If the pachycephalosaur skulls were eroded naturally, they would have holes everywhere. Instead, two-thirds of the injuries are on the frontal bone on the roof of the skull—the area that would suffer the most impacts during head-on collisions. This strongly suggests that the animals were indeed ramming each other. “We can equivocate over how solid the case for head-butting is, but I’m pretty confident that the skulls weren’t just for looks,” says Farke.
Many pachycephalosaur species had these injuries, despite existing at different times and having differently shaped domes, which suggests that the entire group was a dynasty of head-butters. And only the fully-domed specimens showed signs of damage. Skulls with flatter domes, which Peterson thinks belonged to females or youngsters, were free of injuries. This implies that, as in modern goats or cattle, only the males charged each other.
In fact, Peterson found more support for the head-butting idea by looking at modern mammals. Goats, which usually hit each other in the sides, tend to have rib and spinal injuries. Bison, which lock heads and push, suffer a mix of head and spinal damage. But sheep, which do ram each other head-on, mainly suffer from head injuries much like those of pachycephalosaurs.
But there’s a slight flaw in this comparison—we don’t have many complete pachycephalosaur skeletons. Their skulls are easily found, but we cannot tell if they also sustained the same sort of rib and spinal injuries as bison or goats. “I’d really, really like to take a look at injuries in the rest of the body for pachycephalosaurs,” says Farke. “I’m not entirely convinced that head-to-head ramming definitely occurred in these animals, and wonder if they might have been primarily flank-butters.”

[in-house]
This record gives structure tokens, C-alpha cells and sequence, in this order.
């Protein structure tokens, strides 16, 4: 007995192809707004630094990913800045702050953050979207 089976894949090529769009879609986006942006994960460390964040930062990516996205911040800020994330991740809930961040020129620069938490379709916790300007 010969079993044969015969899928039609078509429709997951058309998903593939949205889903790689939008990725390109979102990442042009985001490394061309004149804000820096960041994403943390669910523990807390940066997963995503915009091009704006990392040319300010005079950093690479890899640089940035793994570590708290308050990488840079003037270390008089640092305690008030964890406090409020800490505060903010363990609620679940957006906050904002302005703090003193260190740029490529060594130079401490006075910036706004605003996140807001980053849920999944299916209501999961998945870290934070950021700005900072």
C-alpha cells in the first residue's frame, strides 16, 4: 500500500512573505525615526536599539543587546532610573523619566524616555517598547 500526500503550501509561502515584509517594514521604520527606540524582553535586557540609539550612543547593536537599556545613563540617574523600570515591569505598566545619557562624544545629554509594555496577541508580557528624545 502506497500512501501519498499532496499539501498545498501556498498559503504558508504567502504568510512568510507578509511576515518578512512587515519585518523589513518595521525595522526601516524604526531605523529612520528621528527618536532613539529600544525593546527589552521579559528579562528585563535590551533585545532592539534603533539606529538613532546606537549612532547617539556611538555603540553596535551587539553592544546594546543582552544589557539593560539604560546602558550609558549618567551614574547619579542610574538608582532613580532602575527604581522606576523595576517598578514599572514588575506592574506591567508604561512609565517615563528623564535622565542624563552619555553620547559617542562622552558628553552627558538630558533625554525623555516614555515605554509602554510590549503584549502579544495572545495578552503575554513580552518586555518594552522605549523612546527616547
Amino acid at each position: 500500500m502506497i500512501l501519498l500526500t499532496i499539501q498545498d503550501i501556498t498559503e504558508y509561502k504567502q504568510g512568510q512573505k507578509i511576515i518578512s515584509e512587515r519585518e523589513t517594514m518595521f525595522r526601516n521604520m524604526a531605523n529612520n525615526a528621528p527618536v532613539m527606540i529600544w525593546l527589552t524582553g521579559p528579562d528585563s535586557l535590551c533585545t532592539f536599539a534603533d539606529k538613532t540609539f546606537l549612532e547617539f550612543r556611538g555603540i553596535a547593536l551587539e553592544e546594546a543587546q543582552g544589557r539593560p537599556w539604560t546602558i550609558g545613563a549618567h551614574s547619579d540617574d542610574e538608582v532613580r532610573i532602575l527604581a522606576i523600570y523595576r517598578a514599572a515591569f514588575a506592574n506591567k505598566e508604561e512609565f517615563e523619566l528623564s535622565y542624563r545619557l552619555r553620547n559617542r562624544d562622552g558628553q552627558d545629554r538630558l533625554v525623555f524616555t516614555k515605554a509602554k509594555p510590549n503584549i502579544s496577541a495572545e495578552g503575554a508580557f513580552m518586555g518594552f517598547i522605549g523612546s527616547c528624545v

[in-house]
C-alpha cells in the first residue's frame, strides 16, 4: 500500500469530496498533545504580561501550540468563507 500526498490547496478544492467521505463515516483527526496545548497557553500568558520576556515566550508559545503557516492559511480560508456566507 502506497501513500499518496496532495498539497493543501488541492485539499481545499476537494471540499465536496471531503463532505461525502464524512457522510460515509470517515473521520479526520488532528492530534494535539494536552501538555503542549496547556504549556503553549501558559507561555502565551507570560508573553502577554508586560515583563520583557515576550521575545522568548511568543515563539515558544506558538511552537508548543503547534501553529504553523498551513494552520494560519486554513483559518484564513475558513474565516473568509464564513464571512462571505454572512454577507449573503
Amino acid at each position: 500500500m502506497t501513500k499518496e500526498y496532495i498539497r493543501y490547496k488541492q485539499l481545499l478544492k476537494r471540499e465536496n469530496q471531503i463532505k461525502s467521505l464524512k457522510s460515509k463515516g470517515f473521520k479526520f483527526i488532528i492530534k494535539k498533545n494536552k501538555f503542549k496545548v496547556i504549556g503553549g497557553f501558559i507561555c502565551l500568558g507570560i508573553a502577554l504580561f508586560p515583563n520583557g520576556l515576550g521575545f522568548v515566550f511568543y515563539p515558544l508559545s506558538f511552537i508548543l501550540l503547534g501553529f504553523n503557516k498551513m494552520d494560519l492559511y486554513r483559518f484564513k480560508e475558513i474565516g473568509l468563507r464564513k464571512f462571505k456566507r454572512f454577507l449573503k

Horner is even less convinced. Based on his own analysis, he says that the dome’s internal structure and bone tissues were completely different to that of modern head-butting animals. “This suggests that pachycephalosaurs could only head butt once, and that trauma would have likely killed them,” he says.
Peterson acknowledges that the bone in the domes is unlike anything in living animals. “Simply put, the domes are just weird!” he says. However, he points to work from Eric Snively at Ohio University, who scanned several domes and put them through the same virtual crash-tests that engineers use on cars. The result: “these domes could withstand quite a wallop”.
He says that he and Horner have agreed to disagree. “At the end of the day, we will never know what pachycephalosaurs used their bizarre domes for because we obviously cannot directly observe their behaviour,” he says.
If the domes were truly rams, they could have been billboards too. After all, prominent weapons like antlers or horns also make inherently good ads for an individual’s strength and vigour. “I think that the idea of the domes being used as a display structure is very likely,” says Peterson. “A display structure is great for communicating about how tough animals are… but sometimes they have to back that up.”
Reference: Peterson, Dischler & Longrich (2013) Distributions of Cranial Pathologies Provide Evidence for Head-Butting in Dome-Headed Dinosaurs (Pachycephalosauridae). PLoS ONE 8(7): e68620. http://dx.doi.org/10.1371/journal.pone.0068620